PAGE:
A few more hours until the wedding, so I finally have time to document a bit of our travels so far. For those not aware, my wife and I have flown over to Japan to attend the wedding of a good friend of mine in Tokyo. Due to the time (and financial) investment to travel such a distance, we have decided to take a few days to travel and see the country as well. Working for IBM, I have been to Tokyo a number of times, but have never made it out of the office/hotel/airport other than a quick trip to Tsukiji fish market and a few business dinners in the city.
Having taken the Airport Limousine (ie bus) from Narita to Shinjuku pretty much every trip to Japan, I thought it to be the best option, yet forgot that it was a weekday and ran into a horde of people – barely getting a seat on the bus. With that being said, it was also blistering hot – and a 2 hour ride in this condition (after a 17 hour day of travel) put us pretty much out of commission for the night (getting into the hotel at around 8:30pm). A quick run to 7-11 for some essentials and we called it a night.
On the first day into the city we met up with another old friend (and her family) from my work in Nanning China (via the IBM Corporate Service Corps (CSC)) and headed over to the Sensoji temple (a Buddhist temple located in Asakusa). Having overdosed on temple visits from my travels in China, I was not overly enthused, but being my wife’s first time, I was excited to experience it again with her.
We spent about 2 hours (or so it felt) on the shopping promenade leading into the temple annex. There were perhaps 5 or so blocks of merchant stalls hawking everything from chopsticks and fans, to Hello Kitty purses. While I waited for the gals, poking in and out of stalls, I searched out some of the more unique eateries for some tasty treats.
One of my favorites was the fresh ‘sweet’ sake
100 Yen Sweet Sake Stall
stall. For 100 yen (roughly a bit over a US dollar) I received a Dixie cup serving of warm, creamy white sake that absolutely refreshed the soul on such a cold and rainy day (tasted way better than it sounds). There were bits of soft rice in the drink as well – and it filled the belly in a positive way. A runner up for the best treat was the deep fried rice ball filled with pumpkin, yet my wife gobbled most of that one up.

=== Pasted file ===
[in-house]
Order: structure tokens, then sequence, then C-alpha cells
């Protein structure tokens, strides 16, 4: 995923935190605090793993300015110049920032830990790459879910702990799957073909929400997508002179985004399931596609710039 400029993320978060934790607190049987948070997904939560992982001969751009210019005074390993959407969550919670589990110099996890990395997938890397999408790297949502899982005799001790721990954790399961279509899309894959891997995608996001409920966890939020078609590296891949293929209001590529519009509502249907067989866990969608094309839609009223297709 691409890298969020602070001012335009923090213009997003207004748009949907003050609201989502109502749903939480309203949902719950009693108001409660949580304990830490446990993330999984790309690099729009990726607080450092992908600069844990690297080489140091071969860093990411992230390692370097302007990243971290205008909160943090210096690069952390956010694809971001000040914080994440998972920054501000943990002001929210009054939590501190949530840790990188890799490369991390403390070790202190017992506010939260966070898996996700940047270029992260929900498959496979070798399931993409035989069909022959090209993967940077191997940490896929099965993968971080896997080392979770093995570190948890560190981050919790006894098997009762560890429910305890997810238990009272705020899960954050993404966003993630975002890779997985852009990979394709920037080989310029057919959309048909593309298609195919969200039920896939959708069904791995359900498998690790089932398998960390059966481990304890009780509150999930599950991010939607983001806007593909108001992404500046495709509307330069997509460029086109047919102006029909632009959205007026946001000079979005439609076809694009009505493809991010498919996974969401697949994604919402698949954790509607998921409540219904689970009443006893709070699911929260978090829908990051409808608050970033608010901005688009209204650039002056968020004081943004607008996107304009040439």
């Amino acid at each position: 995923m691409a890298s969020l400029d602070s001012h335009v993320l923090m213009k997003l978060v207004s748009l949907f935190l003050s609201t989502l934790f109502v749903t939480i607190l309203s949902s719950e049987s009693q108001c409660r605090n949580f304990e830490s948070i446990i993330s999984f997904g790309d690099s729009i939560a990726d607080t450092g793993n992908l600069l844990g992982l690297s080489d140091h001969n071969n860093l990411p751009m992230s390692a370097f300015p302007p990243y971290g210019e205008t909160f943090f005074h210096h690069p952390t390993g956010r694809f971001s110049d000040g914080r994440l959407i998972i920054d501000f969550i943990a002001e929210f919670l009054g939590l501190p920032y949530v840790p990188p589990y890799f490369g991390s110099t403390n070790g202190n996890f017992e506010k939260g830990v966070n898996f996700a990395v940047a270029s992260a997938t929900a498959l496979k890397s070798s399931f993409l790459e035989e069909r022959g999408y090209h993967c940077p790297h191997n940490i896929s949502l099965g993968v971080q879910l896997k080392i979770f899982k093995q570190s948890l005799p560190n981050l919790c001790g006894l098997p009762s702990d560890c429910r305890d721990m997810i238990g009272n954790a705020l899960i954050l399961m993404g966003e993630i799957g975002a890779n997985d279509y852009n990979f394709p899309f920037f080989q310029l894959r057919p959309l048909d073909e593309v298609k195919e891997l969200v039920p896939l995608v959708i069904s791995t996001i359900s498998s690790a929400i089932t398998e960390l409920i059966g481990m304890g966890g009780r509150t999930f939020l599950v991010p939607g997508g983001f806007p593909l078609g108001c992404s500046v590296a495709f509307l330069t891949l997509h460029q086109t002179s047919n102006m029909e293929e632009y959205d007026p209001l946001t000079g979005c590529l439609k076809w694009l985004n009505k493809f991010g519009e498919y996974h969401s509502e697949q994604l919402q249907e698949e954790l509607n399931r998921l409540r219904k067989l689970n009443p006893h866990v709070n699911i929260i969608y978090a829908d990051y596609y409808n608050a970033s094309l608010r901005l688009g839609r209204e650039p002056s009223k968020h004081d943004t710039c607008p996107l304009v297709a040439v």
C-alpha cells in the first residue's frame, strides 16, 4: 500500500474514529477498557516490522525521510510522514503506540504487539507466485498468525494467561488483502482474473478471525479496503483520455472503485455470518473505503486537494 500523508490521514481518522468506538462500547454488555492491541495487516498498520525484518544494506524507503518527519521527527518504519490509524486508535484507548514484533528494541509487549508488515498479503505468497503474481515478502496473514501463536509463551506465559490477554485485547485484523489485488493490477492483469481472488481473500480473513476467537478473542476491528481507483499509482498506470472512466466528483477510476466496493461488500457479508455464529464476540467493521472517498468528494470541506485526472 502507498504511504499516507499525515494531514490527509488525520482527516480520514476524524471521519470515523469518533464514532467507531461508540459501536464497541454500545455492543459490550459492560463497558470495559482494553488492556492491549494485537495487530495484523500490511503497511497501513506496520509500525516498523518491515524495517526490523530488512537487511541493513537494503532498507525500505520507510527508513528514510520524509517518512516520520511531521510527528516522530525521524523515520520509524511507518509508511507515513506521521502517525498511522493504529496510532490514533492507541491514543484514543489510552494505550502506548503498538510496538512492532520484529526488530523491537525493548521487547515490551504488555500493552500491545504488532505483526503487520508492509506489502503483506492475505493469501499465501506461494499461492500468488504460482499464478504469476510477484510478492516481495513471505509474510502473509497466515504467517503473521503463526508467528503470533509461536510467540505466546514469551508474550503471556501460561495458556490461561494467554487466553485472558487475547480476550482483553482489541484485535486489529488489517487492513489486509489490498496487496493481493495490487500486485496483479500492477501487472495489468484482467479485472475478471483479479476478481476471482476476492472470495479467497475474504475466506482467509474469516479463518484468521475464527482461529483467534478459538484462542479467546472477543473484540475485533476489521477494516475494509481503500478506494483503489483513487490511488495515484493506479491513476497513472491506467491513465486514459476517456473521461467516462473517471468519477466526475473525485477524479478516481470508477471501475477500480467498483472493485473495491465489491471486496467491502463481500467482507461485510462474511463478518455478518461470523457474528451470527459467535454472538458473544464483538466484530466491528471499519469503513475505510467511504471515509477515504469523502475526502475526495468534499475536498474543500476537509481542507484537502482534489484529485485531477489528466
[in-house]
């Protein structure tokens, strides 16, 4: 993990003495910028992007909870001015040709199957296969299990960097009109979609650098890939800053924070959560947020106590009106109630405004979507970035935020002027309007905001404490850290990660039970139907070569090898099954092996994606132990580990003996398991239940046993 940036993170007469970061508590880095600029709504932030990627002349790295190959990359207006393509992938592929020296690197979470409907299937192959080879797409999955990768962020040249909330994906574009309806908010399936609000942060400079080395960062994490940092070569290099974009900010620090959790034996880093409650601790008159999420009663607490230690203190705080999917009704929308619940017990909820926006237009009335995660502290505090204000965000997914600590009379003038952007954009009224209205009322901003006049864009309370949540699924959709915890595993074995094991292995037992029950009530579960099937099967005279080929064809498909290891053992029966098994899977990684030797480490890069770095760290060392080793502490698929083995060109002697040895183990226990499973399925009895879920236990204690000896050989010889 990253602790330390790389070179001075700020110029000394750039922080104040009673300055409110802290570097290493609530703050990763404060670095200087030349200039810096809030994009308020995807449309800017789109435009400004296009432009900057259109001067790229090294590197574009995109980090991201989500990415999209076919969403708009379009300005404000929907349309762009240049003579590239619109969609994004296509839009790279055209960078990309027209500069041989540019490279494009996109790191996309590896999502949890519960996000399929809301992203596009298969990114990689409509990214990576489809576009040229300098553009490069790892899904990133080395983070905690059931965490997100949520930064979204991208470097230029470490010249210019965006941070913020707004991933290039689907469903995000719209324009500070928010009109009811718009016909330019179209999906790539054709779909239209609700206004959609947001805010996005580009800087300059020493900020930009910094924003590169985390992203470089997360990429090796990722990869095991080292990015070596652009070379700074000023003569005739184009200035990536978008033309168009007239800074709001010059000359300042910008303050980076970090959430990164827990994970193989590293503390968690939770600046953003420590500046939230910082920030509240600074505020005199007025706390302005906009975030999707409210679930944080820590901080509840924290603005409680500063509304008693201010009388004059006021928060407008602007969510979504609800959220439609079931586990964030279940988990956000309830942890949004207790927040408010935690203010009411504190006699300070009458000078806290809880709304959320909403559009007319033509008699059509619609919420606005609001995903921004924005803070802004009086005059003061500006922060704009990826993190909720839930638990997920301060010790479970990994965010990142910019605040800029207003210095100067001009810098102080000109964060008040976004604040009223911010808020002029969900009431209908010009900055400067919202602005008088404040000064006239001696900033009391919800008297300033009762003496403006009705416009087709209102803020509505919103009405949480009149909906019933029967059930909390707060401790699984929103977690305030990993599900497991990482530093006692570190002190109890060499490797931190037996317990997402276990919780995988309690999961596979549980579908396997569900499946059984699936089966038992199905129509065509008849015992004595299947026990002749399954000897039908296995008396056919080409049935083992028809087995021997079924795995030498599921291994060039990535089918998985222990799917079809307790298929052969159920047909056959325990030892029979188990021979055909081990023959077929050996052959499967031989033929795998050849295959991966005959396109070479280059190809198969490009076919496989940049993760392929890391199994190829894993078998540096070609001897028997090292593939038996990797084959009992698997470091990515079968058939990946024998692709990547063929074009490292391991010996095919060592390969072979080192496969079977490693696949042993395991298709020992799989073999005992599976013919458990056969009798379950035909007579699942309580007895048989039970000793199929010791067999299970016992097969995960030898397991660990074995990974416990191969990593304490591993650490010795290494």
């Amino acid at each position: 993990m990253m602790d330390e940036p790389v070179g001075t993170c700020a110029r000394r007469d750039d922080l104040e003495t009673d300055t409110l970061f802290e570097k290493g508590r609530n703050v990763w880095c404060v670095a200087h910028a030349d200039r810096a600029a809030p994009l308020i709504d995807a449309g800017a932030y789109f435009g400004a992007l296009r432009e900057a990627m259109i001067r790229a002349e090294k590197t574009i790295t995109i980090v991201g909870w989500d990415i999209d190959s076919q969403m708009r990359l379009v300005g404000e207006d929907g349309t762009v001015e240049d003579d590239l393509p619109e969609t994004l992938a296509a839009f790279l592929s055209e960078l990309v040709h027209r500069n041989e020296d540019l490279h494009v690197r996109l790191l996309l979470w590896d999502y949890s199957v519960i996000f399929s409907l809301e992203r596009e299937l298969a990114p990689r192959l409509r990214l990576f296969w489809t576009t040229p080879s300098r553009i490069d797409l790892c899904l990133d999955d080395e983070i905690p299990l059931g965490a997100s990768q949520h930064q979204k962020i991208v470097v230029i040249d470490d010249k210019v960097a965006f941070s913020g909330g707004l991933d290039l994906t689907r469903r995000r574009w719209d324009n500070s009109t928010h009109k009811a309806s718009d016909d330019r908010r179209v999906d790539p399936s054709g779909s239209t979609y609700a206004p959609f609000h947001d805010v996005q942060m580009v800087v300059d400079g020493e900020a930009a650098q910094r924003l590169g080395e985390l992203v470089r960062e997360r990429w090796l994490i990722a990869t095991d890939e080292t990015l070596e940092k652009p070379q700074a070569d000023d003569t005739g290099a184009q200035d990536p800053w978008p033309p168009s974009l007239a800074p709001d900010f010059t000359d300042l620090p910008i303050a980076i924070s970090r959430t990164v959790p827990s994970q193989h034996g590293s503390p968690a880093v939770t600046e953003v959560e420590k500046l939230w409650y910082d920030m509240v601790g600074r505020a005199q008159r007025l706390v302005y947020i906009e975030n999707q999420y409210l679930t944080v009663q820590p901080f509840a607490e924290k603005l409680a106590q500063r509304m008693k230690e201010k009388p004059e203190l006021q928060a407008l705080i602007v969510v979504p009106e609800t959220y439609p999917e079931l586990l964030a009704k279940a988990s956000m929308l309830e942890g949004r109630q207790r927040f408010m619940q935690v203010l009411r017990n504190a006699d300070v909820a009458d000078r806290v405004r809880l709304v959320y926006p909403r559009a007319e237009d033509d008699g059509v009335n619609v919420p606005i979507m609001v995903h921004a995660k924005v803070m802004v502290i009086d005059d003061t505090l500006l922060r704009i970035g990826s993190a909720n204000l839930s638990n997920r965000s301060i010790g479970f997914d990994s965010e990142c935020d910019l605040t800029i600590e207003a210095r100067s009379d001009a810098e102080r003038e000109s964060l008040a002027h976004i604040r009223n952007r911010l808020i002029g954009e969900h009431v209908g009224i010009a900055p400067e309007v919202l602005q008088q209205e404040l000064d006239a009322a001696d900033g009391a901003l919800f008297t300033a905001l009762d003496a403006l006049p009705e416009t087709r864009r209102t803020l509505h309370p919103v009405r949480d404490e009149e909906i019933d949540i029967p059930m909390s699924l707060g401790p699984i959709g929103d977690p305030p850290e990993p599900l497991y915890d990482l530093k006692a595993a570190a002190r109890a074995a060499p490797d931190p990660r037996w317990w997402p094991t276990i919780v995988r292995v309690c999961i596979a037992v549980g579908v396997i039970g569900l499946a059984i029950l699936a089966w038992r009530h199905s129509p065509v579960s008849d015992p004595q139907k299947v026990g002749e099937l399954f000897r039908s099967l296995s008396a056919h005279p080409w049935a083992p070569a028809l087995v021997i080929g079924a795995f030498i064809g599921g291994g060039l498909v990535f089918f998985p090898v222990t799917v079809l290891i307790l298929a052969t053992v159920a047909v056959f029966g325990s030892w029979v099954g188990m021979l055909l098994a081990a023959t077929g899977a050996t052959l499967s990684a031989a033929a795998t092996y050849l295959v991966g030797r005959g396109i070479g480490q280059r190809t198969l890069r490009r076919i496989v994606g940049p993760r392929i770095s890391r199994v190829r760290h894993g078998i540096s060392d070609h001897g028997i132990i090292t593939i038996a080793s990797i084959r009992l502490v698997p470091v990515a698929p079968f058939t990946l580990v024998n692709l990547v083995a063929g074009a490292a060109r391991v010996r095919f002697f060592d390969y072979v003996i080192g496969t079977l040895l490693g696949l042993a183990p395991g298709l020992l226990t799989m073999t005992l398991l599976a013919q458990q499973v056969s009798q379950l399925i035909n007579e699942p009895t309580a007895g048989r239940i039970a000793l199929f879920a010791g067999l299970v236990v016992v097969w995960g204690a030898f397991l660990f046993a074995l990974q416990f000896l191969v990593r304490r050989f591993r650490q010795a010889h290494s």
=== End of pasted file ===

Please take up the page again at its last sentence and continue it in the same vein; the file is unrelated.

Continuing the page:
The temple itself was flocked with tourists, but was an enjoyable experience nonetheless. Since we were so far out of town (compared to where we were staying) we decided to take a water taxi down the waterway and into Tokyo bay. This was a interesting and efficient way to view the city from a different perspective. I’m not sure if it was planned or not, but out tickets had us docking at Odaiba Island – a man made island in the harbor that housed a number of entertainment and shopping complexes, including the Fuji TV building.
After a few hours touring, we headed back to the mainland via a driverless monorail that offered some of the best views of the city. We had reservations at ‘Ninja’ restaurant (yes, start laughing) wanted to get back in time. The restaurant was a bit cheesy – but was a very enjoyable experience. The highlight was definitely the stone soup – of which a 380 degree ‘stone’ was dropped into a cauldron of soy milk, vegetables and raw pork –cooking it on the spot. Everyone should try this place once – but for the cost, you can find better food in this city.
On day two – We split from our friends to venture the city alone. We had been travelling the easy way, following others – but if you have never seen Tokyo’s metro and rail map before – it can be quite a overwhelming experience.
The fist stop was the Imperial Palace and the Imperial Gardens. This was a bit of a ride (and walk) – but after running into a # of dead ends and ‘Do not enters’ we found the entrance into the Imperial East Gardens. Fall foliage had started, yet most of the autumn flowers in November had already dropped their petals. The weather was fantastic today, so it really did not matter – Was a very enjoyable 2 hour stroll.
The 2nd stop we made was back to western Tokyo at the Meiji Shrine – A Shinto temple that was tucked back in a well wooded park right outside of the hustle and bustle of the Harajuku shopping area (…think Tokyo teens wearing the craziest ensembles that you have ever envisioned). While also overwhelmed with tourists, the Meiji Shrine was home to a number of Shinto wedding ceremonies this day. I was actually in the middle of taking a photo in the courtyard when a gentleman tapped me on the shoulder and asked me to move for the procession… within 30 seconds, the entire wedding party came walking through.
Shinto Shrine Purification
Along with the weddings, there were countless Tokyo children dressed up for the ‘7-5-3 festival’ this week and were everywhere, visiting temples and taking pictures with family.
We closed out the day visiting some of the shops in Harajuku and called in an early night. This was quickly disturbed at around 8pm or so where we abruptly felt the aftershocks of a 5.4 earthquake that happened across the bay in Chiba. For those that have never experienced an earthquake on the 24th floor of a high rise hotel – I pray that you never do. Having your entire room (and hotel) sway and shake is one of the most unnerving experiences I have ever encountered. As I write this a day later, I still think that I can feel the room moving.
View prior to the earthquake
In many ways, the 2 story Ryokan in Kyoto could not come soon enough.
An hour or so left til we leave for the wedding – which should be an awesome experience. I’ll update pictures, etc as there is time – perhaps on the bullet train to Kyoto tomorrow morning.